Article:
A circular economy is a system in which humans use the resources that have already been extracted from the earth, or those that are naturally renewable, to meet their existing and future needs. Unfortunately, a convenience culture and single-use mentality has come to dominate the design of a lot of products and services we see today.
As individuals there are a number of strategies we can adopt to reduce the amount of waste created by our consumerist society.
1. Make use of what we already have:
Rethink and reduce – before buying something new, question why we need it and whether there is an alternative solution. For example, if it’s a tool for a one-off job, do we know someone who could lend it to us? The next best option is to purchase second hand, and with the abundance of second-hand market places like eBay, Freecycle and Gumtree, there is often more choice than you think! Lastly, don’t forget to question whether you need it at all – sometimes the things we already have will do just fine with a bit of creativity and adaptation.
Refuse – make a habit of turning down unnecessary ‘stuff’! If you’re offered a bag at the till, or a promotional product that you don’t need, just say no. Packaging is also a key one here – if there’s an option to buy food without it, try and make that choice to send a message to shops that we don’t need or want it.
Reuse – make a conscious effort to reject single-use items and get into the habit of treating everything as reusable. If you’ve bought bread in a plastic bag or had a takeaway, use the containers as a freezer bag or box before you throw it away; save envelopes that haven’t been damaged in the post; and make a habit of taking refillable drinks containers when you’re out and about. All these small things add up to reduce the volume of waste in landfill and reduce the need for raw materials to produce new products.
Refurbish – it’s amazing what a bit of sanding and lick of paint can do to an old garden table or bench! Always stop to question whether a good clean and a bit of TLC might be the answer to give a redundant possession a new lease of life.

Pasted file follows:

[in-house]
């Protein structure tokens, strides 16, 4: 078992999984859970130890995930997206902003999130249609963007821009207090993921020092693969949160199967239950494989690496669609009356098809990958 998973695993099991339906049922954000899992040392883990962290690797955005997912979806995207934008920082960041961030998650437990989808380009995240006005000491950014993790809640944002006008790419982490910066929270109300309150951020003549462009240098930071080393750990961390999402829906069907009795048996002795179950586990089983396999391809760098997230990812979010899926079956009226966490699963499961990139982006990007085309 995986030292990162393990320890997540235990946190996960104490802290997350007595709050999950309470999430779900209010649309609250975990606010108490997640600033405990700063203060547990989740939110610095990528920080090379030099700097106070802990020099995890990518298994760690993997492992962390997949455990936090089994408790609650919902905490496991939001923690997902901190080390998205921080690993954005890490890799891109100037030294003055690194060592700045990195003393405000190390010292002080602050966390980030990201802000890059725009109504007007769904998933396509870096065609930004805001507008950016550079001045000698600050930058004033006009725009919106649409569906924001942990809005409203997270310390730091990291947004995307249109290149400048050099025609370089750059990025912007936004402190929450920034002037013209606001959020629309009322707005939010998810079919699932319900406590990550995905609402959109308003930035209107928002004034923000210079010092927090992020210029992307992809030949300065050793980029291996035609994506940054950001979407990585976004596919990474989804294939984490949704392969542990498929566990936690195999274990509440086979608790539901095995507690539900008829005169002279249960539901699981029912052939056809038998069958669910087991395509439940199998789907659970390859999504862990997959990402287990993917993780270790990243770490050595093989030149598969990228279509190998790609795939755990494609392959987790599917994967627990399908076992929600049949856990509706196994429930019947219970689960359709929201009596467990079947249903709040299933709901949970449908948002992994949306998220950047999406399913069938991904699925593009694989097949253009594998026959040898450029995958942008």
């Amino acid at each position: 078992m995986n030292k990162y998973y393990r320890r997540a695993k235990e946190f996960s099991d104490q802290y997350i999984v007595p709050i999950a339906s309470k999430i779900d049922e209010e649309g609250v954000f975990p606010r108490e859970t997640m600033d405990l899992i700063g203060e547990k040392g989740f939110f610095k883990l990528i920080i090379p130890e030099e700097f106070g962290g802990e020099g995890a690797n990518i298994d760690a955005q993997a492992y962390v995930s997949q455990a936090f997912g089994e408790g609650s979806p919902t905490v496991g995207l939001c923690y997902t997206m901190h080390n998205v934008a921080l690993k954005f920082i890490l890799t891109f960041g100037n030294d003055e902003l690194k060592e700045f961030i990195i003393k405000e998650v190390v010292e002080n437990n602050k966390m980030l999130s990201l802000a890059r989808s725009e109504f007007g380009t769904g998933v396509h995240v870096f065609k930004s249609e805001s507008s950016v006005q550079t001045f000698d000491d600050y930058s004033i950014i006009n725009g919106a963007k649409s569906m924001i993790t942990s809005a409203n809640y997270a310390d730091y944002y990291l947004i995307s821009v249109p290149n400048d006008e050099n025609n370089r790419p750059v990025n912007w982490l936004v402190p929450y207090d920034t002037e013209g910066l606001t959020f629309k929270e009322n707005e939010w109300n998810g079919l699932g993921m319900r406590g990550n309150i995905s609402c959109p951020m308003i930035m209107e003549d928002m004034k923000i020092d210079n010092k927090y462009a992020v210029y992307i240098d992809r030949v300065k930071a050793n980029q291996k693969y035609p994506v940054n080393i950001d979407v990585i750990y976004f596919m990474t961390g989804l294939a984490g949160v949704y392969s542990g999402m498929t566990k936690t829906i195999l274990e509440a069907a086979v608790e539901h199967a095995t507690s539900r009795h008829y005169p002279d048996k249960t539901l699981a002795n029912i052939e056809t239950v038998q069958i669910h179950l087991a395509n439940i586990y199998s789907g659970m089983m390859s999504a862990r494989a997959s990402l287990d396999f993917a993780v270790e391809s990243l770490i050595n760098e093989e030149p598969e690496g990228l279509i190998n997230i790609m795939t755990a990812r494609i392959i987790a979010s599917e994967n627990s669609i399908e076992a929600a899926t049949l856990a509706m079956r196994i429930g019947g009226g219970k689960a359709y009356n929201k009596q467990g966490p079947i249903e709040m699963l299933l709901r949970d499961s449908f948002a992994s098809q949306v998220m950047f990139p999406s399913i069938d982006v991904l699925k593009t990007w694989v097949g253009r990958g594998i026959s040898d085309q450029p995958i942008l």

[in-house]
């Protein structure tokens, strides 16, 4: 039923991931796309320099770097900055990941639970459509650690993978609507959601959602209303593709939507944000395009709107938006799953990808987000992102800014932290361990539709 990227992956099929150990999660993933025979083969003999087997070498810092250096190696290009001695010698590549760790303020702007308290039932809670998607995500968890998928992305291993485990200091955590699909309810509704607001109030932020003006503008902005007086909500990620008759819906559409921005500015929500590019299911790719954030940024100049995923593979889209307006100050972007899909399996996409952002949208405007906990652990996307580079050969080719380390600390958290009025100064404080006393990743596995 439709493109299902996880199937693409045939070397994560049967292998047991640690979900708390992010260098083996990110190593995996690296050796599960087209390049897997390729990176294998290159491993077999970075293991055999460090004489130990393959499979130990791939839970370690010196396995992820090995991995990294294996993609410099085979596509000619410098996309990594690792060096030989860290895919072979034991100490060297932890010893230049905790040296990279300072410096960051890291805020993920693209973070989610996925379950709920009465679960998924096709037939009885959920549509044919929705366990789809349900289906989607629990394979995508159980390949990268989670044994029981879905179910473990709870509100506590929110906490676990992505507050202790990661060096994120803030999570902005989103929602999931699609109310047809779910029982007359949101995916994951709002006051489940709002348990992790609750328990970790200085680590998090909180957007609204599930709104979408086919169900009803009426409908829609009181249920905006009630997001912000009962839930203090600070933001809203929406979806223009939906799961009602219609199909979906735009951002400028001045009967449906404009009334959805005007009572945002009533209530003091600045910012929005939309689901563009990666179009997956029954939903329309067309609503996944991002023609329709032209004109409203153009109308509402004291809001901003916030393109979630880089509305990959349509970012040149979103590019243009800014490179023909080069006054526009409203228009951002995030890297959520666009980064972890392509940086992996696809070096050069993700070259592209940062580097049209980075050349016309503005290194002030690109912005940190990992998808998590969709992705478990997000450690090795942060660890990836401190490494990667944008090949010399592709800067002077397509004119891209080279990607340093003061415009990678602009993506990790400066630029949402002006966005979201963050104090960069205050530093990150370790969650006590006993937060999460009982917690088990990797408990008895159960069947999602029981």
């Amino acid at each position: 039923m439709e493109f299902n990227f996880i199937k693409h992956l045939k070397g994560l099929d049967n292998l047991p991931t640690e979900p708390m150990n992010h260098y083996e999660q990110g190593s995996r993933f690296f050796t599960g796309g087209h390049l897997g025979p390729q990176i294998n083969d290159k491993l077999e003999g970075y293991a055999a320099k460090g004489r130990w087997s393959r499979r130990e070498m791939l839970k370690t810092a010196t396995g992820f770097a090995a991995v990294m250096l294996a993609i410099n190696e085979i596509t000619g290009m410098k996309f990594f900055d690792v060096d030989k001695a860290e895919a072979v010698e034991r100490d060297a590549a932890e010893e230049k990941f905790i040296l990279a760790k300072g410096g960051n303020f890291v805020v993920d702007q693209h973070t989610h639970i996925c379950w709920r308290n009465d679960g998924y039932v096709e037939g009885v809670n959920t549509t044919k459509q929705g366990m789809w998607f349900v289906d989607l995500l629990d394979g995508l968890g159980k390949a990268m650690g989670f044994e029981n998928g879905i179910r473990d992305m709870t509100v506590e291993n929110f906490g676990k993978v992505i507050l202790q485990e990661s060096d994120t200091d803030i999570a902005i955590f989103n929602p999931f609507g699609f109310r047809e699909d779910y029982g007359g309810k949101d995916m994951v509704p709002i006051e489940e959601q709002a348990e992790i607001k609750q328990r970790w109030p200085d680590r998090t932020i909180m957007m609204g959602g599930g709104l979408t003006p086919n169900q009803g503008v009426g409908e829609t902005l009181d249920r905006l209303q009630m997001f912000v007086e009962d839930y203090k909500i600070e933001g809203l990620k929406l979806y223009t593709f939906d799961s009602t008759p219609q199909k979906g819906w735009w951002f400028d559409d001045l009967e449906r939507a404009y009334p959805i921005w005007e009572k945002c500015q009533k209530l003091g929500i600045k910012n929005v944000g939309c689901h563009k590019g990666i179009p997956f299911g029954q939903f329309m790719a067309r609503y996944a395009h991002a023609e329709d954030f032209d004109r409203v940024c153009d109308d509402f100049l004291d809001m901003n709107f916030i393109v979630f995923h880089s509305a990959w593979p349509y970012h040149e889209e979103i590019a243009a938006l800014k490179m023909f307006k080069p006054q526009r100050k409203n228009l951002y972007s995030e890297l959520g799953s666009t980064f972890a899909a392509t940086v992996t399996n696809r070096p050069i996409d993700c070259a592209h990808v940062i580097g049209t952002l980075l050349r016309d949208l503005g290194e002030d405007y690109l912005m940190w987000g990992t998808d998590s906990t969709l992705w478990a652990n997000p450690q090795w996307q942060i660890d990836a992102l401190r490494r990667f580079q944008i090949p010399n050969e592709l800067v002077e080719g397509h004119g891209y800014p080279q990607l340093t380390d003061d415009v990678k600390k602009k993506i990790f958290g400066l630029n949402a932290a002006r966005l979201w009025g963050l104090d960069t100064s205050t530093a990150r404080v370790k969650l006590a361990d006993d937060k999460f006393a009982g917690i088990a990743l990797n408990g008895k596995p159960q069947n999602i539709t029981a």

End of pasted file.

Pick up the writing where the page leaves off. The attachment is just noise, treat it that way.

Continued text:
Repair – increasingly, regulation is driving a greater need for manufacturers to continue producing spare parts and components beyond the lifespan of a product. If you have a broken appliance, electronic device or other equipment, check with the manufacturer whether they still make replacement parts.
Repurpose – many tired pieces of furniture, over-used food containers or cracked crockery can make perfect storage options for the loft or shed, not to mention rustic planters or bug hotels! Equally, something that might be useless to you could be of value to someone else – Freecycle is a great option to advertise unwanted items because when you’re giving something away for free the expectation is that it’s not in perfect condition.
2. Be a conscious consumer
If we do need to buy something new, we can ask ourselves some simple questions before purchasing to help make sure our choices support methods of production and consumption that are healthier for our society and the planet:
- Is it worth spending a little bit more on something that will last longer than the cheapest option – for example a metal washing up bowl could outlast a plastic one by over a decade!
- If it’s something that will inevitably get worn out with use, is it made from materials that will eventually rot? For example, pick a bamboo scrubbing brush over a plastic one.
- Is this the most efficient and economical way of purchasing the product – for example buying dried foods or concentrated cleaning products (rather than pouches of pre-cooked rice and grains or full bottles of solution) means we are significantly reducing packaging per use, and significantly reducing the carbon footprint of supply-chain transportation given the reduction in water being transported.
- Does this item have the option to repair and replace component parts? Brands like Fairphone produce mobile phones where all the components are removable and replaceable, offering the opportunity to significantly extend the life of the core product.
- Is there a choice of material that will have a lower environmental impact – textile production produces more greenhouse gas emissions than shipping and aviation combined! Therefore we should favour textiles that will be long lasting and look out for any commitments to sustainable production or certification. Better still, buy second hand wherever possible to reduce the need for new textile production in the first place.
- Is the item compatible with things you already own & use – for example, can you buy a tool or electronic device without additional batteries, cables and chargers by identifying compatibility with something you already own.
Championing the circular economy is something we can all do, and something we can help each other to achieve by sharing ideas and continuing to commit to support businesses like True Food whose values align with the goal of creating a thriving planet for a healthier society.
If you have further ideas to share please send them to firstname.lastname@example.org